Title: The Leftovers // Author: Tom Perrotta // Publisher: St. Martin’s Press // September 2011 // 368 p.
Be on the lookout this month for Tom Perrotta’s The Leftovers, a sort of satirical novel that explores the startling question: What if millions of us disappeared in a split second? One moment, we’re there jogging on a treadmill at the gym. The next, we’re gone. And our families and friends are left behind to sift through the aftermath of our mass exodus. In The Leftovers, the residents of Mapleton are living through such a time, and Perrotta captures their story with a great deal of humor and wit.
This is a good book for those who enjoy religious humor—Perrotta makes light of a serious situation without being icky or disrespectful. Even though some of Perrotta’s characters believe that they’re living through the Rapture, most are instead calling it the Sudden Departure because no one knows exactly why so many people disappeared on October 14. Perrotta gives us a glimpse of the lives of the leftovers three years on, at a transition time when widowed spouses are dating again, people are joining cults to deal with global uncertainty, and teenagers are rebelling from their parents, as usual.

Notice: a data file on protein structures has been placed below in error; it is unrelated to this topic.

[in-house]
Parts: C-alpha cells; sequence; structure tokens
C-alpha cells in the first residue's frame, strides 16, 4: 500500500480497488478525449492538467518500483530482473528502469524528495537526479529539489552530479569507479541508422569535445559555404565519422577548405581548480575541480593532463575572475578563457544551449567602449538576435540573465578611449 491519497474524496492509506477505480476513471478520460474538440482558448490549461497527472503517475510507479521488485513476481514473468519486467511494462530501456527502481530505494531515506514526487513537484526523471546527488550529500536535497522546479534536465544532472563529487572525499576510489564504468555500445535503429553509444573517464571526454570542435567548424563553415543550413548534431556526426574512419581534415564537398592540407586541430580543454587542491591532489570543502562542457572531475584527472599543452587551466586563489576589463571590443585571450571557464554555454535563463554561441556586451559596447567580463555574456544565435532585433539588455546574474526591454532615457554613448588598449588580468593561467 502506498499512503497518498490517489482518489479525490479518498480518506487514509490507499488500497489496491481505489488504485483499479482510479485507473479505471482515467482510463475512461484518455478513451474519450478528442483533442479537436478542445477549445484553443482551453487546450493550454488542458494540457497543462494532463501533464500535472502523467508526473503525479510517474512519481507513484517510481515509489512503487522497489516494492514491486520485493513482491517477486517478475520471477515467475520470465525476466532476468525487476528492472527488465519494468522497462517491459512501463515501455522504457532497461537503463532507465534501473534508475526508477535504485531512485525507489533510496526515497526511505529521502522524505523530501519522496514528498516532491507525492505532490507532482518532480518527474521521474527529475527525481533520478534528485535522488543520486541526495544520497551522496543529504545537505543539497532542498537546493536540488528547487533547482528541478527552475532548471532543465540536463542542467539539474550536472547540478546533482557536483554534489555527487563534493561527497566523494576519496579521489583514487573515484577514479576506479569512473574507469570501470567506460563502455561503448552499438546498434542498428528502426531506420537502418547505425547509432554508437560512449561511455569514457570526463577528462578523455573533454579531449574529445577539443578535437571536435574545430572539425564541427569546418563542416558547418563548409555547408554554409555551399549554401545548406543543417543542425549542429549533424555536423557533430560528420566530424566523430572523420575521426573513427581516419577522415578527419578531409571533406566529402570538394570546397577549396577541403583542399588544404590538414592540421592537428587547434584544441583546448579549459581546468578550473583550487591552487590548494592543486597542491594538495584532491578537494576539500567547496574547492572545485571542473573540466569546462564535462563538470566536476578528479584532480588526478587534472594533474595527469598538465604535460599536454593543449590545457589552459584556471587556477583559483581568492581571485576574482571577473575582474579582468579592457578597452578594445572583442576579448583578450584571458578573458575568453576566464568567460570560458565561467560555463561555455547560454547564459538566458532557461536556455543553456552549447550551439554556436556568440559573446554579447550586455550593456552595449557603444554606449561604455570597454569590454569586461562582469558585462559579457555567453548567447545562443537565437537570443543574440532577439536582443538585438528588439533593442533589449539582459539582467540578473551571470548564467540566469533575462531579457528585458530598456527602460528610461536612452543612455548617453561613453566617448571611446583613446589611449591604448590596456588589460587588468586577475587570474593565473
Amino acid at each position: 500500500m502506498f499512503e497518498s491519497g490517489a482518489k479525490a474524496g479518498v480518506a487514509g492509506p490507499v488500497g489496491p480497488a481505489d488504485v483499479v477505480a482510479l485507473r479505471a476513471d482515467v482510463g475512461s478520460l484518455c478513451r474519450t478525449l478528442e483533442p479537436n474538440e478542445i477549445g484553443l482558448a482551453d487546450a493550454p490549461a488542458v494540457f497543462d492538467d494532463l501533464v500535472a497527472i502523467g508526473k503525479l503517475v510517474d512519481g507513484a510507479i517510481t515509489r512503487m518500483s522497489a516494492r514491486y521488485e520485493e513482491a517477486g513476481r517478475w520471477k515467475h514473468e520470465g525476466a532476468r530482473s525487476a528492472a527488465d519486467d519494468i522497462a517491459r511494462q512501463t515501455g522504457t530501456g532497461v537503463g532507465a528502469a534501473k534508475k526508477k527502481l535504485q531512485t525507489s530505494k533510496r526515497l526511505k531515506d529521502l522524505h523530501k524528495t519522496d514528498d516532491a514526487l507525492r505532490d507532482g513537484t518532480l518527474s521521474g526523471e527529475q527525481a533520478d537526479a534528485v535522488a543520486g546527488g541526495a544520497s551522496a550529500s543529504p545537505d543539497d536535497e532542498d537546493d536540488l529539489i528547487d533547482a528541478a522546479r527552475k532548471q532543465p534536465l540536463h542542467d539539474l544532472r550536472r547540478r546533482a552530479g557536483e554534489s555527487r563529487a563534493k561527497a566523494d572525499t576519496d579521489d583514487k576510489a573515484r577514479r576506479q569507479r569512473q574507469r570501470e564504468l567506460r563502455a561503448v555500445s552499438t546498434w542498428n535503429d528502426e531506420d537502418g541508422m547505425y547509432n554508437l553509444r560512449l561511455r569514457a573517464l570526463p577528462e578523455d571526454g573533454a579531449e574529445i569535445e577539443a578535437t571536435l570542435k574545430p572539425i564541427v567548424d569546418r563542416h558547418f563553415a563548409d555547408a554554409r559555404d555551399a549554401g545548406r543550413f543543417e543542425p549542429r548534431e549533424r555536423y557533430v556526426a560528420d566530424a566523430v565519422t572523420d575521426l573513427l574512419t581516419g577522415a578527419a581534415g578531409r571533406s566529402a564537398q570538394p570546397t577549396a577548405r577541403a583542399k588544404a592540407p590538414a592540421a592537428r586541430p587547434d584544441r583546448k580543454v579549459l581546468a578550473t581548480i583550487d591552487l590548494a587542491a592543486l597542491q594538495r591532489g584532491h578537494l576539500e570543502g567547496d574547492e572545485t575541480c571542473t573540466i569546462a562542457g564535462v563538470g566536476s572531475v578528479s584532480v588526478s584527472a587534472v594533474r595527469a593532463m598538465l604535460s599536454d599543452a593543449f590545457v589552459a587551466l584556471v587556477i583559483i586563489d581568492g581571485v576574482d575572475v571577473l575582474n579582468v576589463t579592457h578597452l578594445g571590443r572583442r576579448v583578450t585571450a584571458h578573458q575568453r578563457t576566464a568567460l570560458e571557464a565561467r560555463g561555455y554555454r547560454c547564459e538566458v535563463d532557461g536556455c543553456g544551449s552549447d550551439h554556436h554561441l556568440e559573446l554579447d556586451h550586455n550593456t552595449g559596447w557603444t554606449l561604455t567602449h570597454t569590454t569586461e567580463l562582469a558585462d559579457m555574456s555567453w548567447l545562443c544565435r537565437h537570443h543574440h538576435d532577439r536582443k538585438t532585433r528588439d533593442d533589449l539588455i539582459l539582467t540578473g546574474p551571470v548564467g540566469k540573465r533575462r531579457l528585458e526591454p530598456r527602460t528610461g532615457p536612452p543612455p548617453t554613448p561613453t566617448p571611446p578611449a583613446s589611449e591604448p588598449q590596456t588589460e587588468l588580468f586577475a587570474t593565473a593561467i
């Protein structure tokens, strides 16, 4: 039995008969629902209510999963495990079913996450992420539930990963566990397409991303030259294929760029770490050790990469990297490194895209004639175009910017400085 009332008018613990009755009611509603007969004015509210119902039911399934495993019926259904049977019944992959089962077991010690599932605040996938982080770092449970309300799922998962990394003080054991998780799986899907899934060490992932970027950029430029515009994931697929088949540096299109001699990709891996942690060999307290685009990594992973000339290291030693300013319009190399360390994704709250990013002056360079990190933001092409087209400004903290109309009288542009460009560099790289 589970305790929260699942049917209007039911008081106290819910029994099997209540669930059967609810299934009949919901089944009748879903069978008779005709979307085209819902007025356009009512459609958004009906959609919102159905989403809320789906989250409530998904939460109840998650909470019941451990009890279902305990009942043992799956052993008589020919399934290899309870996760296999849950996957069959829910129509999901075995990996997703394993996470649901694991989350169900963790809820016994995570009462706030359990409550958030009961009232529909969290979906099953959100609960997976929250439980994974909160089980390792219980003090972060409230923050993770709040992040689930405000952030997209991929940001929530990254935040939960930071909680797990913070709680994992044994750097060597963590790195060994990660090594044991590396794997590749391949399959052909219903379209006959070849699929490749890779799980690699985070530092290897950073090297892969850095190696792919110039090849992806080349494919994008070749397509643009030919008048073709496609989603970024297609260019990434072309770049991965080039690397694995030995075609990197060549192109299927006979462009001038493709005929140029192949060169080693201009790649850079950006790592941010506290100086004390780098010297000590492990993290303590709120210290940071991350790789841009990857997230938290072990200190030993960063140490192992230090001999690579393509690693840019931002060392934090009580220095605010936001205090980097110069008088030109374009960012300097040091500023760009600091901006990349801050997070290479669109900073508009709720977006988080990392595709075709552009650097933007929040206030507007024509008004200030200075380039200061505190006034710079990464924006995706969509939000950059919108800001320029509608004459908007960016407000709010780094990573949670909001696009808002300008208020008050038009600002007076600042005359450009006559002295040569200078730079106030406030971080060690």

Perrotta does a great job creating and maintaining suspense through this novel. He leaves his readers in a cloud of unknowing, just as Mapleton residents were left by their friends, families, and neighbors after the Sudden Departure. In doing so, he puts us in a position to experience this strange life along with them, “as if the whole world had paused to take a deep breath and steel itself for whatever was going to happen next.”
To read my full review of The Leftovers on the About.com Contemporary Literature website, click here.